Adherence to driving cessation advice given to patients with cognitive impairment and consequences for mobility

Dafne Piersma*, Anselm B. M. Fuermaier, Dick De Waard, Ragnhild J. Davidse, Jolieke De Groot, Michelle J. A. Doumen, Rudolf W. H. M. Ponds, Peter P. De Deyn, Wiebo H. Brouwer, Oliver Tucha

*Corresponding author for this work

Research output: Contribution to journalArticleAcademicpeer-review


Background: Driving is related to social participation; therefore older drivers may be reluctant to cease driving. Continuation of driving has also been reported in a large proportion of patients with cognitive impairment. The aim of this study is to investigate whether patients with cognitive impairment adhere to driving cessation advice after a fitness-to-drive assessment and what the consequences are with regard to mobility. Methods: Patients with cognitive impairment (n = 172) participated in a fitness-to-drive assessment study, including an on-road driving assessment. Afterwards, patients were advised to either continue driving, to follow driving lessons, or to cease driving. Approximately seven months thereafter, patients were asked in a follow-up interview about their adherence to the driving recommendation. Factors influencing driving cessation were identified using a binary logistic regression analysis. Use of alternative transportation was also evaluated. Results: Respectively 92 and 79% of the patients adhered to the recommendation to continue or cease driving. Female gender, a higher Clinical Dementia Rating-score, perceived health decline, and driving cessation advice facilitated driving cessation. Patients who ceased driving made use of less alternative modes of transportation than patients who still drove. Nonetheless, around 40% of the patients who ceased driving increased their frequency of cycling and/or public transport use. Conclusions: Adherence to the recommendations given after the fitness-to-drive assessments was high. Female patients were in general more likely to cease driving. However, a minority of patients did not adhere to driving cessation advice. These drivers with dementia should be made aware of the progression of their cognitive impairment and general health decline to facilitate driving cessation. There are large differences in mobility between patients with cognitive impairment. Physicians should discuss options for alternative transportation in order to promote sustained safe mobility of patients with cognitive impairment.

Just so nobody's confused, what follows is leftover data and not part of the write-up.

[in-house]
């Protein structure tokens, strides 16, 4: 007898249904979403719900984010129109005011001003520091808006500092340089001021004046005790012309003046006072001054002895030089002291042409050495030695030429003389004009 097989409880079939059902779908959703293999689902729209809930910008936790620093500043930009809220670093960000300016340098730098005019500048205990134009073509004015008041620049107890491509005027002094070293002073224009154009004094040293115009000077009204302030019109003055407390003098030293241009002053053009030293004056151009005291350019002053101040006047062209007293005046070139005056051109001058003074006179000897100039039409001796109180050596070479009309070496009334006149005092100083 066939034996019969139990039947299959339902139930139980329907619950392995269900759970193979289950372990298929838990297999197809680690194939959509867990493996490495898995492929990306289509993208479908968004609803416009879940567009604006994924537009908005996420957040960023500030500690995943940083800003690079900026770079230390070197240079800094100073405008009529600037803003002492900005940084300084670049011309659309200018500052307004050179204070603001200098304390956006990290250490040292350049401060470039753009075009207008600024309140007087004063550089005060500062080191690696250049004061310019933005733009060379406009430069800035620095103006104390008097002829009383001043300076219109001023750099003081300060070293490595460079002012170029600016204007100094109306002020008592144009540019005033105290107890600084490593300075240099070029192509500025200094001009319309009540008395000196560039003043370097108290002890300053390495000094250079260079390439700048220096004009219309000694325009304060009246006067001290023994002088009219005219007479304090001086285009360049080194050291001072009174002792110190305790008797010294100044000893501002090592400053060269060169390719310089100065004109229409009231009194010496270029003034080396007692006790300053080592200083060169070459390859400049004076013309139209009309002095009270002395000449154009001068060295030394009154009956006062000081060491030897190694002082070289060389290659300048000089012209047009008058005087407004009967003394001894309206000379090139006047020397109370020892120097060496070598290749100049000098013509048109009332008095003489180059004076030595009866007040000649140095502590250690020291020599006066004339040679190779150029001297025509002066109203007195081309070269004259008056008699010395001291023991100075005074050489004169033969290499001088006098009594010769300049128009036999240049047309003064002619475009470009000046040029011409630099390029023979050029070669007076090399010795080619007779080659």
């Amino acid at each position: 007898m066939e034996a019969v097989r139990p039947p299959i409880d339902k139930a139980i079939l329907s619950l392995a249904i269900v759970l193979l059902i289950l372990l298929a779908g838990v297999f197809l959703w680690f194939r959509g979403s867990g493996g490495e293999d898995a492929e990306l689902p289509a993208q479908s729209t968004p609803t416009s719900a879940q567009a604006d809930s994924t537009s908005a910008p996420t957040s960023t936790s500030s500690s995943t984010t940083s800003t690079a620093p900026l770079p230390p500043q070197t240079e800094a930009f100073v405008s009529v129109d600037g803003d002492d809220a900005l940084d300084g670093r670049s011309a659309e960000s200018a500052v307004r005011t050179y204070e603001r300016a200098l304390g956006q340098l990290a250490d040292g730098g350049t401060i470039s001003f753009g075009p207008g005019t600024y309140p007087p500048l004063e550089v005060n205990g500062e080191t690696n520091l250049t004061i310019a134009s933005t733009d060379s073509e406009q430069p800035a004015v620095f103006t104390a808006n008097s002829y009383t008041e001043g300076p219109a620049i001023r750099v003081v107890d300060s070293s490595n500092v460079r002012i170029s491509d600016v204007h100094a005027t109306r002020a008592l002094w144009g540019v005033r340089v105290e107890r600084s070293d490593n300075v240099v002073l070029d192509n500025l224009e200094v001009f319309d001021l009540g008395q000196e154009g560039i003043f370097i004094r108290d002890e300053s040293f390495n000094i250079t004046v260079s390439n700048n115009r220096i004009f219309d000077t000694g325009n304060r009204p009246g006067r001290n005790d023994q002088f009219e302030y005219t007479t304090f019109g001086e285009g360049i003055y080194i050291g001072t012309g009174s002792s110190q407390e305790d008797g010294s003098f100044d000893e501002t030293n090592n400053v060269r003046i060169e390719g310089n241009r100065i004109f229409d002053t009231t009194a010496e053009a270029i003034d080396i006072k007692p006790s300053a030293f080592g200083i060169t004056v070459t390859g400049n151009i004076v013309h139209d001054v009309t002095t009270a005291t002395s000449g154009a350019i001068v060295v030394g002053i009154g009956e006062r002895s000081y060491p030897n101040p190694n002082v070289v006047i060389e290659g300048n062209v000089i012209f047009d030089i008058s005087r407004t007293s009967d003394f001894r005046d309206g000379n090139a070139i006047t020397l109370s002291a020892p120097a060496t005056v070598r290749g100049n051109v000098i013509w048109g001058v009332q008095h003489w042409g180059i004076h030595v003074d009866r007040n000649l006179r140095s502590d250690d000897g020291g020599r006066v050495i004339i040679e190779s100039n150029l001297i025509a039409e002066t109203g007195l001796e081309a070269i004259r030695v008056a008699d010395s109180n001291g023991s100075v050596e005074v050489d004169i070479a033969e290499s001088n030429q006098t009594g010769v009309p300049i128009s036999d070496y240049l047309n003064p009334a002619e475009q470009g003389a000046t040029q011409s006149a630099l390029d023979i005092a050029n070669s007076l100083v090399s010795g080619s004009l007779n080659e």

Original languageEnglish
Article number216
Number of pages12
JournalBMC Geriatrics
Publication statusPublished - 17 Sept 2018


  • Dementia
  • Driving cessation
  • Adherence to driving cessation advice
  • Alternative transportation
  • Mobility


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